Gumball 2019 – Thursday April 25 – Sunday April 28, Belford, Hunter Valley, NSW
By Stuart Coupe. (Photos by Susan Lynch).
Beware of the brown acid. Music festivals and I don’t have a great history. Mainly because I’ve not been to many – in fact, I went to Narara and Tanelorne in the 1980s, hung out at a Sweetwaters in New Zealand a thousand years ago, worked on a couple of Bluesfest’s, and dashed in and out of the Peats Ridge festival, being there just long enough to do a dub reggae DJ set. I don’t like camping, don’t know the first thing about pitching a tent, and have a tenuous relationship with most things falling under the category of ‘nature’ or ‘roughing it’
In the light of that, I was a reluctant participant in this year’s Gumball Festival which has been held for a lot more years than I realised in a rather charming farm site near Belford in the Hunter Valley of NSW. The organisers called and asked if I’d give a talk about my Roadies book plus do a Q&A with Van Duren after a screening of the doco about him. I was, of course, keen on both ideas – just so long as they didn’t involve tents, portaloos, creeping insects, lousy and over-priced food and all those other things I associate with festivals.
But I went. Yes, a friend offered to drive and so the family unit headed to Gumball. And we had a ball. OK, the tent was already assembled and close to the stage but I noticed that the general camping was in a compact area and with easy and quick access to the festival/music areas.
So why did I have fun? Gumball is comparatively small and limited to around 2500 tickets. It’s super family friendly, there’s no crazy crowds or queues, the food was really really good, there was a complete absence of out of it idiots, good coffee was readily available at 6.30am in the morning (oh yeah!), there were plenty of kids activities, the loos were clean, the showers had hot water – oh, and there was a huge array of music on two main stages.
I didn’t get up there for the Thursday (somebody had to go see Little Steven & The Disciples of Soul) but Friday and Saturday were jam-packed with great artists – many I knew of course, and then as with any great event of this nature there were the surprises.
So, of the artists I knew there were great sets from Augie March (who I thought were really something despite their last album leaving me a bit cold), an on fire Magic Dirt, a swaggering Nick Barker & The Heartache State, plus I actually got to see the cult legend that has become Van Duren doing a killer set with his ‘oh so sympathetic’ Australian band and American backing singer. Then, on the surprise front, there was an over-the-top killer set from Mexican ska punk band Los Kung-Fu Monkeys whose line-up seemed to be augmented by some Australian members as well. I missed Mojo Juju – kids need to eat – but the sounds emanating from that stage sounded mighty fine. The Magpie Diaries were real cool. In fact, I didn’t see one artist that I didn’t totally dig – and lamented that I couldn’t stay awake for the Silent Disco that ran from midnight till 3am.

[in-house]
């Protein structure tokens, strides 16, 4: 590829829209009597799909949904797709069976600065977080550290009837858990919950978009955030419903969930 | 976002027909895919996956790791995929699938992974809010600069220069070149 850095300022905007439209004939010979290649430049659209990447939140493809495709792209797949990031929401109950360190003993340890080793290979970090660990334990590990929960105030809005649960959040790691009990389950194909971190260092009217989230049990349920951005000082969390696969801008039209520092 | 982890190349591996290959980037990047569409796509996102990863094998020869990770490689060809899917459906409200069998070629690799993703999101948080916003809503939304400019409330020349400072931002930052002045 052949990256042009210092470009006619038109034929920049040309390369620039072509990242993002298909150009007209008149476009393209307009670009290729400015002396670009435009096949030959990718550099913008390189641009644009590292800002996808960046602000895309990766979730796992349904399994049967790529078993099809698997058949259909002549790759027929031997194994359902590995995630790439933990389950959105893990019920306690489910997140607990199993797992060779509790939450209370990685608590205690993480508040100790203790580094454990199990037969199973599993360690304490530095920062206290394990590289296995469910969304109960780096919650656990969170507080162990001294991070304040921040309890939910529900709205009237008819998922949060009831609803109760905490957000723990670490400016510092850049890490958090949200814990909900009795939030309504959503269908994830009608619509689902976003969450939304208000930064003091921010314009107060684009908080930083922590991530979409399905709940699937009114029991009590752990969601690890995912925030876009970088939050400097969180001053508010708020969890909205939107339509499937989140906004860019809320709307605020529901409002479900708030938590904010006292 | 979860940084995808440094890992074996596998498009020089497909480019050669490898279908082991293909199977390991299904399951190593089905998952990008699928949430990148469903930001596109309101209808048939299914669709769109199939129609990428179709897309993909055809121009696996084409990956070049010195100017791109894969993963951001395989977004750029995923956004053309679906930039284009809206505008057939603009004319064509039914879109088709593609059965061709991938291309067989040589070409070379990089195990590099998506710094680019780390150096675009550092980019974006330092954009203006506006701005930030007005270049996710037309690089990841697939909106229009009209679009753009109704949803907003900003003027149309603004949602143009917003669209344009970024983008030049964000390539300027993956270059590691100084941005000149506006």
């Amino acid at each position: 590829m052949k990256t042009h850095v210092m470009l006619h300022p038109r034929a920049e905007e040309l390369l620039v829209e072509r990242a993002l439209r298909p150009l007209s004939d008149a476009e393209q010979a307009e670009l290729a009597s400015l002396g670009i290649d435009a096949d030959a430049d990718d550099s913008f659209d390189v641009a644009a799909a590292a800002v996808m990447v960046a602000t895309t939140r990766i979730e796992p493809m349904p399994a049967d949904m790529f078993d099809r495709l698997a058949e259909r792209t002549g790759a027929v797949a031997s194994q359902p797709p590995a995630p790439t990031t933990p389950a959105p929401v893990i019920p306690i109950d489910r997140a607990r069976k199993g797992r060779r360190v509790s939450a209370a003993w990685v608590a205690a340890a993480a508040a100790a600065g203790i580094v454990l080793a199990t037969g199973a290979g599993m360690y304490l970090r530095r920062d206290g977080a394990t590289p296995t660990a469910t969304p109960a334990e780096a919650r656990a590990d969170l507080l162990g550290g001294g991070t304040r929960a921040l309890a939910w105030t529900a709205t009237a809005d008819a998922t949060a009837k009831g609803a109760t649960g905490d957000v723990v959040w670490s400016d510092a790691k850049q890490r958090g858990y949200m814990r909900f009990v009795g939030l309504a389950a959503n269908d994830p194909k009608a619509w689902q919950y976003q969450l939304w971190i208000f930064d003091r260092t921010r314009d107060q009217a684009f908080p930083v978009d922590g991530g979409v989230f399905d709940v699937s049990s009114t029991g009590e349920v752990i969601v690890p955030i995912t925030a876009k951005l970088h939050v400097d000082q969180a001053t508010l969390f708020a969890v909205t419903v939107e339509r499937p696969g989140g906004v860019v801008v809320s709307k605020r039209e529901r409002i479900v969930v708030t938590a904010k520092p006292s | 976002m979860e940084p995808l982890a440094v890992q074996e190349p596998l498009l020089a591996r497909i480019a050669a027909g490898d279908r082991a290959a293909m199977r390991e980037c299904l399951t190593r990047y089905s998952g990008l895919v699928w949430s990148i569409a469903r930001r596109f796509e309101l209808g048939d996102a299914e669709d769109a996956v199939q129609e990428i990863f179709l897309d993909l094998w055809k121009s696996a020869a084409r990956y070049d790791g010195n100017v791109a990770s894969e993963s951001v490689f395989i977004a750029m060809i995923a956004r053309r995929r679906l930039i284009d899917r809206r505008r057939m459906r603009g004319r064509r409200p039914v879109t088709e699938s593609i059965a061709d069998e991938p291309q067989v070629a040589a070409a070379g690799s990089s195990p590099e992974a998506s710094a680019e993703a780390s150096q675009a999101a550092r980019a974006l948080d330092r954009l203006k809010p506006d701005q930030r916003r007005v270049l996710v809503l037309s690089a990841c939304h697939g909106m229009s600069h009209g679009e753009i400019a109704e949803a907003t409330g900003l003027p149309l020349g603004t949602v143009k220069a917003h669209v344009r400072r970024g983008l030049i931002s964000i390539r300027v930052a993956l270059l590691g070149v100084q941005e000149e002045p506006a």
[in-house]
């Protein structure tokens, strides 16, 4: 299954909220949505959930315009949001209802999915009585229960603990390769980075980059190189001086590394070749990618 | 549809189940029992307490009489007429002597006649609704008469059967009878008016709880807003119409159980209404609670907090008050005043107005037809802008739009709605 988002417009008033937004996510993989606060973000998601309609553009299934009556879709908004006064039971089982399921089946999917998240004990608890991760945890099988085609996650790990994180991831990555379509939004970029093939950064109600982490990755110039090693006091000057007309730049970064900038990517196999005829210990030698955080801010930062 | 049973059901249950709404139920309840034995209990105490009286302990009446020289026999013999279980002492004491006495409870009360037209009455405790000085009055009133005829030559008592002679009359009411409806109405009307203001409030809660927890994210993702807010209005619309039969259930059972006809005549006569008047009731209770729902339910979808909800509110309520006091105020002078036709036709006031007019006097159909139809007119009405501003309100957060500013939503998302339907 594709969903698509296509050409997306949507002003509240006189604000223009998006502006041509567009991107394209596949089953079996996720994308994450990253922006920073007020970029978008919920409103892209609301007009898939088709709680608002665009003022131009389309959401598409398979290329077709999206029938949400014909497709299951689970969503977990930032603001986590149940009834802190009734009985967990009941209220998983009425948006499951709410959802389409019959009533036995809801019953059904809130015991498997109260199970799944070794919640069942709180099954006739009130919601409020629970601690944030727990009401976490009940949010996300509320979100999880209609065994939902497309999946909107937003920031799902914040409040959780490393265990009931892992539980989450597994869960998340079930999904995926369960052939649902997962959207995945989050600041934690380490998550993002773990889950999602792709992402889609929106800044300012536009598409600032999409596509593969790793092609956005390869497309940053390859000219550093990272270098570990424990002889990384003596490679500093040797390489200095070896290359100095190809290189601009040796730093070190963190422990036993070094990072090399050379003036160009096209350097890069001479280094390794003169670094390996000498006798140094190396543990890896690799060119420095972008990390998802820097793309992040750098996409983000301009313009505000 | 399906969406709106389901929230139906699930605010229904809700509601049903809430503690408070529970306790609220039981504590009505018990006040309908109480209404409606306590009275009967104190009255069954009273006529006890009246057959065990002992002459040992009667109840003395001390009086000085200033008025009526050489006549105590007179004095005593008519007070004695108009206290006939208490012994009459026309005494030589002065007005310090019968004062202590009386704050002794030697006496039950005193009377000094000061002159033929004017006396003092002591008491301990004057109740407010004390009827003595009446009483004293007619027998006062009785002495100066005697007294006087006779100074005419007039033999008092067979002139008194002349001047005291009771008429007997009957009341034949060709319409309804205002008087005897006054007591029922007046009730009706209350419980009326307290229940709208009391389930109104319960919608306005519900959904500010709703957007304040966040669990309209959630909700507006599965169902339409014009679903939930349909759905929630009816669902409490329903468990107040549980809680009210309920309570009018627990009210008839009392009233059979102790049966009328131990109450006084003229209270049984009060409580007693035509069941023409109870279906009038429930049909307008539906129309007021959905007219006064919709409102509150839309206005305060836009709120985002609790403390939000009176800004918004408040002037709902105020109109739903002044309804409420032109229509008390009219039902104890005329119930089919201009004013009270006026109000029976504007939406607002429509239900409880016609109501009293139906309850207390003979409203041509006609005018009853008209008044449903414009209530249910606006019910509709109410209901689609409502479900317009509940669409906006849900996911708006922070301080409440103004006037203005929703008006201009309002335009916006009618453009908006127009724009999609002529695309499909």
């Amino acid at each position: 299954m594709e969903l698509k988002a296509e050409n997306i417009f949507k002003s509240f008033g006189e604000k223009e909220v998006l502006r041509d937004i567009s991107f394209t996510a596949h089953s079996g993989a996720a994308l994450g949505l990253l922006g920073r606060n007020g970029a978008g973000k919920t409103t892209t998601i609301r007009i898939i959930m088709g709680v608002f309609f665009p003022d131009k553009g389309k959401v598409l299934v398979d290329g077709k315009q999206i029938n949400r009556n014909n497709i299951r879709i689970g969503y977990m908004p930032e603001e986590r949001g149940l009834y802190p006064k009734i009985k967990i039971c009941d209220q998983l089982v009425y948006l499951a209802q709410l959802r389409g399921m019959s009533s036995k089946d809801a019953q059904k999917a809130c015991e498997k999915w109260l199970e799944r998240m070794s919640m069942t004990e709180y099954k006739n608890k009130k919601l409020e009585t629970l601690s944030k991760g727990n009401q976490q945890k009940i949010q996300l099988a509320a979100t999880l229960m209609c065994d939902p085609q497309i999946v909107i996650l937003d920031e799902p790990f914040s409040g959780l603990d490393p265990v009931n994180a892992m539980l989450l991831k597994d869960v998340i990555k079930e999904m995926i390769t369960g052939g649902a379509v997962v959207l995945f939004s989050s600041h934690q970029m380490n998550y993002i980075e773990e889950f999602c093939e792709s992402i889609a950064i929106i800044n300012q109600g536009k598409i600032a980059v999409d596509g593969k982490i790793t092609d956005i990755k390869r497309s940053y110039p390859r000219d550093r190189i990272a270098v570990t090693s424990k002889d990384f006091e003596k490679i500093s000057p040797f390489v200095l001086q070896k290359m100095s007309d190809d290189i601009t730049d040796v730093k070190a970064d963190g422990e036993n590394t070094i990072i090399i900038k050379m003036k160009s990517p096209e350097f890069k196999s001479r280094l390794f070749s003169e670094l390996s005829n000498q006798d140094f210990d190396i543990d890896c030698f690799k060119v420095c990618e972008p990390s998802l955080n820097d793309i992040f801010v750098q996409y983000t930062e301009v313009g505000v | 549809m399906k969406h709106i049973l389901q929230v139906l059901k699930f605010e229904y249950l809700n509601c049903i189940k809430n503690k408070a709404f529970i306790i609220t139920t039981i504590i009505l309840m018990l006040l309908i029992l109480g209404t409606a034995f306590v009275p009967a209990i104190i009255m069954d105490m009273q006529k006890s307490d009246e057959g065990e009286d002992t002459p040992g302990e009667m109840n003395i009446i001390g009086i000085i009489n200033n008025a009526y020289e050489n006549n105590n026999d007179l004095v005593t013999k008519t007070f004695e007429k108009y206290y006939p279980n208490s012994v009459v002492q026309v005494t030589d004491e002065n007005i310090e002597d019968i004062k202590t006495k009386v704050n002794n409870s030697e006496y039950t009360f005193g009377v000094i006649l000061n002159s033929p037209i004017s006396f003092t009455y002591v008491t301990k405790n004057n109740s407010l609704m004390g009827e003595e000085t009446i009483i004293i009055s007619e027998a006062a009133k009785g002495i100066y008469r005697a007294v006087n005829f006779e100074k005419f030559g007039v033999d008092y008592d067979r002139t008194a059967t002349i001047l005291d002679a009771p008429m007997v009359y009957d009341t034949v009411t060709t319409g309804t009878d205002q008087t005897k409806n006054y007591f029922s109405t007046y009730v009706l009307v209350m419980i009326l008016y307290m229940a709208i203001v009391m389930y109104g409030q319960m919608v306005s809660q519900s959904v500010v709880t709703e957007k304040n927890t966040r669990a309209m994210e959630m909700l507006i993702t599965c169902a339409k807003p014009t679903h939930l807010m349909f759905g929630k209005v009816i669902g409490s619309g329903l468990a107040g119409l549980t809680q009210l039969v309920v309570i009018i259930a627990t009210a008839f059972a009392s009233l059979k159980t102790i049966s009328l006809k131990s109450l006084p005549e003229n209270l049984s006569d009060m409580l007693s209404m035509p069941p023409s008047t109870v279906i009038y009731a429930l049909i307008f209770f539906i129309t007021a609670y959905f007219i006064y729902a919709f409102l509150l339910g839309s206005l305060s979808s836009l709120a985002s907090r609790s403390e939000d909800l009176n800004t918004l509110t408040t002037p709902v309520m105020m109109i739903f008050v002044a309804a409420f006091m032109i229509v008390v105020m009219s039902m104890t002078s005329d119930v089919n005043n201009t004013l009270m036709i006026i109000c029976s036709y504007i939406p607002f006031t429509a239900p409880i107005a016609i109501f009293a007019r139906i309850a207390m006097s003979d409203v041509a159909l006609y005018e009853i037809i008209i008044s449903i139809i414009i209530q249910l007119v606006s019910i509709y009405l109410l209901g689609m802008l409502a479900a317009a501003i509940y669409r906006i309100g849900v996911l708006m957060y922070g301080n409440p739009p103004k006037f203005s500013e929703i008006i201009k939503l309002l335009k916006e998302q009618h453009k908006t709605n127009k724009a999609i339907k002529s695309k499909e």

Gumball is one of those live music/festival experiences that just seems to get everything right, clearly the result of a number of years of fine tuning since it first started in 2004. The sound from both stages was great, it was easy to move around, performances started and finished when they we scheduled too, the wide range of food options was damn impressive and free of the price gouge that I was expecting. The diversity of music was commendable, and whilst predominantly Australia there was a pleasant smattering of internationals – the aforementioned Van Duren and Los Kung-Fu Monkeys (I just wanted to write that again), along with The California Honeydrops and Allensworth from the States, and Beans On Toast from the UK.
Later in the year, this same site plays host to the more much specifically Americana/alt-country themed Dashville Skyline. Chances are I’ll be back as this far too short experience (we had to leave before Tamam Shud who I really wanted to see) confronted all my reservations about outdoor music festivals and – believe it or not – kinda left me hankering to do it again soon.
And then there was something cool about hanging in the crowd with your favourite 12-year-old who’d woken up in the tent to the sound of Magic Dirt and decided to wander over in his pyjamas to check them out. They’re the sort of memories you want to take away from something like Gumball.